Why Elden Ring is Better Than You Thought

A Celebration of Elden Ring

As I write this, Elden Ring remains perched at 97 on Metacritic, where it has resided since launch day. The critics and an overwhelming number of Dark Souls fans agree that Elden Ring is the best game to ever come from Miyazaki and folks at FromSoftware. Let’s be honest, though. The game’s release was far from perfect, especially on PC. It has been beset by frame rate issues, compatibility problems with the anti-cheat software, and overall lacklustre performance. Those problems are real and disconcerting for players. Hopefully, they will all be fully addressed.

The game itself is — those issues aside — a masterpiece of design and execution. After dozens of hours, I am still making discoveries and there are layers of story, and many bosses I haven’t even encountered, much less defeated. The more I play, the more deeply I’ve come to appreciate just how finely built Elden Ring is.

Elden Ring is Really, Really Generous

Elden Ring is big. But we all know games that are big and bloated or have expansive worlds that are empty. FromSoftware has made a game that has an enormous amount of content for beginners, for Souls veterans, for lore lovers and for anyone who just wants to freely explore. Elden Ring is the most user-friendly game the company has ever made. Sites of Grace and the ease of travel on horseback make negotiating the world painless. We’ve all played games where enemies scale to the player. In Elden Ring, players scale their own experience by mapping a specific course through the world, finding and using items and developing their skills in equal measure.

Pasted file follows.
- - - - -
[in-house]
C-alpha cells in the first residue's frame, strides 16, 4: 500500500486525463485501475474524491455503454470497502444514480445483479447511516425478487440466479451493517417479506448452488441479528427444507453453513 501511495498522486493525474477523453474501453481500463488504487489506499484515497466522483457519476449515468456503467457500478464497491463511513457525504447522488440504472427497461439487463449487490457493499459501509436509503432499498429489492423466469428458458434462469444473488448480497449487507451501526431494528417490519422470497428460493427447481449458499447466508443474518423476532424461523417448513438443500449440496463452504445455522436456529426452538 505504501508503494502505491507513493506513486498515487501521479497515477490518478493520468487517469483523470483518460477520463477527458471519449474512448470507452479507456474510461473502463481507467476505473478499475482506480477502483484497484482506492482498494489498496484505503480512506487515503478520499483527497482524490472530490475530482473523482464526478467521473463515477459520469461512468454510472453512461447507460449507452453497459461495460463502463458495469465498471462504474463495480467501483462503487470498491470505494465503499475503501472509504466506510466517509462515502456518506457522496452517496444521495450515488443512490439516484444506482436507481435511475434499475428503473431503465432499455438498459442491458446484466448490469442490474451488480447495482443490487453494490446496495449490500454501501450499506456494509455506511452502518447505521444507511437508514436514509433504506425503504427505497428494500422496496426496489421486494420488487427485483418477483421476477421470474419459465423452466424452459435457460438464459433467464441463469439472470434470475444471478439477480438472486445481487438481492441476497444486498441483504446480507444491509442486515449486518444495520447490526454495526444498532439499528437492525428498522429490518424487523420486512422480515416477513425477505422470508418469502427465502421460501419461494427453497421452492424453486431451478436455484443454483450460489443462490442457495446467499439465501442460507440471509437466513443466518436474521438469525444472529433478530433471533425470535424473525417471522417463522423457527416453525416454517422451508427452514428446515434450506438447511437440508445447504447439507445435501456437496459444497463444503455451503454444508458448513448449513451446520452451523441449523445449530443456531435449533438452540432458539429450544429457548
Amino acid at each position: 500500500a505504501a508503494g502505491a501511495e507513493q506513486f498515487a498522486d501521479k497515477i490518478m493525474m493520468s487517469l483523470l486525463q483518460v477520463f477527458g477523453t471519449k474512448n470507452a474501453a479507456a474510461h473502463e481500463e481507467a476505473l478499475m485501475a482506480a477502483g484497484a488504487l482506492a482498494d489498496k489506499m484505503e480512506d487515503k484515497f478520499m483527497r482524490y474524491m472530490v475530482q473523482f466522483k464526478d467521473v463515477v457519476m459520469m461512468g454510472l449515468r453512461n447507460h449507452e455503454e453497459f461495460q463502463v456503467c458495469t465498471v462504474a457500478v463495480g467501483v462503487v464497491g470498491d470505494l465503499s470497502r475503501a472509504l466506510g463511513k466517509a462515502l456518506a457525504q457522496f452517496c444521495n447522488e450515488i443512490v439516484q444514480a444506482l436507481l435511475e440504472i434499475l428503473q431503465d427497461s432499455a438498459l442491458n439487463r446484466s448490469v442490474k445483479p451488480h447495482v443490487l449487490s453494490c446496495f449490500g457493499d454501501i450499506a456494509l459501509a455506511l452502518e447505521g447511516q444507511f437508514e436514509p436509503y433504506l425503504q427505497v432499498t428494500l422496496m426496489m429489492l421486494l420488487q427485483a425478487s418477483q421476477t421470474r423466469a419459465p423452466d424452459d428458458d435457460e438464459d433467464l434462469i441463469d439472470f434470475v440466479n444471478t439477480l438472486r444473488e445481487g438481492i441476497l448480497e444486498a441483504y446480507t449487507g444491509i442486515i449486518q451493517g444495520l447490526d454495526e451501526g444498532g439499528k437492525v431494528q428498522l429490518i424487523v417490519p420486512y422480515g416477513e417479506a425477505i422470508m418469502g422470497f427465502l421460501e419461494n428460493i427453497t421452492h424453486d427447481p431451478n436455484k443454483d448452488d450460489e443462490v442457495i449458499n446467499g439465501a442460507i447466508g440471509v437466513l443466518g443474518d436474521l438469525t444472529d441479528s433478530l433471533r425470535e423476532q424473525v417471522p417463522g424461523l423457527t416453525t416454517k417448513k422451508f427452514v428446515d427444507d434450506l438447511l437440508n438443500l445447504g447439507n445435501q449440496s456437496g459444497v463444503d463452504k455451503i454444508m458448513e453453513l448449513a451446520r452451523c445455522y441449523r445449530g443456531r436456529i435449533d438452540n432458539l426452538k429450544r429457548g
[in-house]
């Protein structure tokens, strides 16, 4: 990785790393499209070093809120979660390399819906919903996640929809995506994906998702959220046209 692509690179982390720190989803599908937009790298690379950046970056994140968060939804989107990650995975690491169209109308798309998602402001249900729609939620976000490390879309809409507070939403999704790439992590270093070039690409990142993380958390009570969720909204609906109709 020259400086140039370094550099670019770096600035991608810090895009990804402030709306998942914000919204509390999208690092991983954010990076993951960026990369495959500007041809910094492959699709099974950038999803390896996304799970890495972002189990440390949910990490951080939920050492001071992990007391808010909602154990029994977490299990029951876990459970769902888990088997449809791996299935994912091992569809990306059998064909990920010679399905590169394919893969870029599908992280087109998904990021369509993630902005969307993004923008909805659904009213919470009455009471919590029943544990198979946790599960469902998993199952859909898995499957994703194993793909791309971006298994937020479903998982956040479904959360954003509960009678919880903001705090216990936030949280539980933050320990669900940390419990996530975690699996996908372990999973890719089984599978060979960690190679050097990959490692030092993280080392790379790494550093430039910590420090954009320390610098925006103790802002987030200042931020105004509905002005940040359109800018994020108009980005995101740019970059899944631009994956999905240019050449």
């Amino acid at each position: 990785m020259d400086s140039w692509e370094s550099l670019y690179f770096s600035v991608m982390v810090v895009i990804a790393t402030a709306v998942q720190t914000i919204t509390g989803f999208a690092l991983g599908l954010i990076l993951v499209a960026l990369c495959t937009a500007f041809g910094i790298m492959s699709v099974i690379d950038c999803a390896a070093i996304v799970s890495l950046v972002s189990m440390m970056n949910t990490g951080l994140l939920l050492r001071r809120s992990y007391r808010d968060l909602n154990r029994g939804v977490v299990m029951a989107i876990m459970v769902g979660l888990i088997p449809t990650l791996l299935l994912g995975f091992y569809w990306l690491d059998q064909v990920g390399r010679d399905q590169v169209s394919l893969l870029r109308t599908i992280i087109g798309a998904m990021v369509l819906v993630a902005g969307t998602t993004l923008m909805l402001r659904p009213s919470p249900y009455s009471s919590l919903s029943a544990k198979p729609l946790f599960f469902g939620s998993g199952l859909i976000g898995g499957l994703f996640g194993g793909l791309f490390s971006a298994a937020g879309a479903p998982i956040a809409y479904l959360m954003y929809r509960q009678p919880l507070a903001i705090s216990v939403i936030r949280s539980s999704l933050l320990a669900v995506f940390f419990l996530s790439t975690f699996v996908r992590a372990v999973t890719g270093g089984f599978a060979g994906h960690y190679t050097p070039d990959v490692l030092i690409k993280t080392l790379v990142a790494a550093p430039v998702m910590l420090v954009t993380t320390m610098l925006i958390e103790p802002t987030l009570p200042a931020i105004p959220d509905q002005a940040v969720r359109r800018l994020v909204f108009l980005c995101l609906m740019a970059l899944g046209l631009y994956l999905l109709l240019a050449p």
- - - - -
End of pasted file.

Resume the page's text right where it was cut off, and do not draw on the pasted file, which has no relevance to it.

For some Souls fans, player progression feels slower in Elden Ring. I believe that’s intentional and in perfect sync with the enormous world. The journey is a long one and it encourages us to slow down and be patient.

The Music is Incredible

Just like the rest of Elden Ring, the music features immense variety. The soundtrack includes over three hours of music and nearly 70 tracks. It was created by a team of gifted composers: Yuka Kitamura, Shoi Miyazawa, Yoshimi Kudo, Tsukasa Saitoh and Tai Tomisawa, many of whom have contributed to FromSoftware games. While the big moment music is glorious, I found myself paying attention to the quiet, eerie music in some of the more ominous areas. Dissonant strings, bass clarinet and chattering woodwinds. Not the kinds of textures and sounds you normally hear. The melancholic string music for the Raya Lucaria Academy is stunning. Elden Ring prominently features solo singers and chant. Each area has a perfectly imagined soundscape and musical style. The music and audio enrich the world and give the player important information.

Elden Ring is Colorful (for a Dark Souls game)

Dark Souls and Bloodborne leaned hard into the dark part of dark gothic fantasy. Those games have a subdued palette. By comparison, Elden Ring explores a much wider and colorful range. Although the overall look is desaturated, there are areas in Liurnia of the Lakes or Limgrave that look like a painting come to life. It’s probably no coincidence that magic paintings are a theme. The entire game is artistic and painterly. For those who need their dose of gothic horror, greys and browns, the legacy dungeons are there in all their murky glory.

The Story is Coherent and Surprising

Sure, nearly all fantasy games have stories that are escapist claptrap. They probably take themselves too seriously to boot. Elden Ring — like all FromSoftware games — likes to tell its story obliquely. It rarely forces you to engage with it. Except, you are engaging with it, because it informs every part of the world. Those forlorn NPCs and menacing bosses exist because of the fiction. Maybe because the world-building was done by one of the best in the business (George R.R. Martin), Elden Ring feels especially coherent in a way that sometimes eludes Dark Souls games. There are NPCs whose stories are complex and emotionally layered. Players who care about Elden Ring’s story learn to read between the lines and to pay attention.

Thank you for keeping it locked on COGconnected.

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